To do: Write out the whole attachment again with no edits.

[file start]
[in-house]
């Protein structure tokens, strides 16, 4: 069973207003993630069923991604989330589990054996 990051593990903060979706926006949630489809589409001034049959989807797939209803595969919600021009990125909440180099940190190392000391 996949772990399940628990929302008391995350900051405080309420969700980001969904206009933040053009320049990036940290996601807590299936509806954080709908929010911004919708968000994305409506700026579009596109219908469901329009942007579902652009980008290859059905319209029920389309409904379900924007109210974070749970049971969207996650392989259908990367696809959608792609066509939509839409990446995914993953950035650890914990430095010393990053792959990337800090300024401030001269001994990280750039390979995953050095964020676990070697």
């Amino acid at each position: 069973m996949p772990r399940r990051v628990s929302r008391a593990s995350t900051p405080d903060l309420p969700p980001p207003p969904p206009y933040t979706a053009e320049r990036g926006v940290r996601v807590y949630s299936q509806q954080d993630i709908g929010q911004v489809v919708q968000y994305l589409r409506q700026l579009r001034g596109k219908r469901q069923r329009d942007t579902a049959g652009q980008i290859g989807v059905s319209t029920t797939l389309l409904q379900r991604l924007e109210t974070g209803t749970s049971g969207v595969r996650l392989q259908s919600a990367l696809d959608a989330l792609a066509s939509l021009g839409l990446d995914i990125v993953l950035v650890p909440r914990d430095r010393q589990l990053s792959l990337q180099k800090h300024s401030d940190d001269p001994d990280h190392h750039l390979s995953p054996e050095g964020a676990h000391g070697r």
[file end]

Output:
[in-house]
């Protein structure tokens, strides 16, 4: 069973207003993630069923991604989330589990054996 990051593990903060979706926006949630489809589409001034049959989807797939209803595969919600021009990125909440180099940190190392000391 996949772990399940628990929302008391995350900051405080309420969700980001969904206009933040053009320049990036940290996601807590299936509806954080709908929010911004919708968000994305409506700026579009596109219908469901329009942007579902652009980008290859059905319209029920389309409904379900924007109210974070749970049971969207996650392989259908990367696809959608792609066509939509839409990446995914993953950035650890914990430095010393990053792959990337800090300024401030001269001994990280750039390979995953050095964020676990070697």
């Amino acid at each position: 069973m996949p772990r399940r990051v628990s929302r008391a593990s995350t900051p405080d903060l309420p969700p980001p207003p969904p206009y933040t979706a053009e320049r990036g926006v940290r996601v807590y949630s299936q509806q954080d993630i709908g929010q911004v489809v919708q968000y994305l589409r409506q700026l579009r001034g596109k219908r469901q069923r329009d942007t579902a049959g652009q980008i290859g989807v059905s319209t029920t797939l389309l409904q379900r991604l924007e109210t974070g209803t749970s049971g969207v595969r996650l392989q259908s919600a990367l696809d959608a989330l792609a066509s939509l021009g839409l990446d995914i990125v993953l950035v650890p909440r914990d430095r010393q589990l990053s792959l990337q180099k800090h300024s401030d940190d001269p001994d990280h190392h750039l390979s995953p054996e050095g964020a676990h000391g070697r």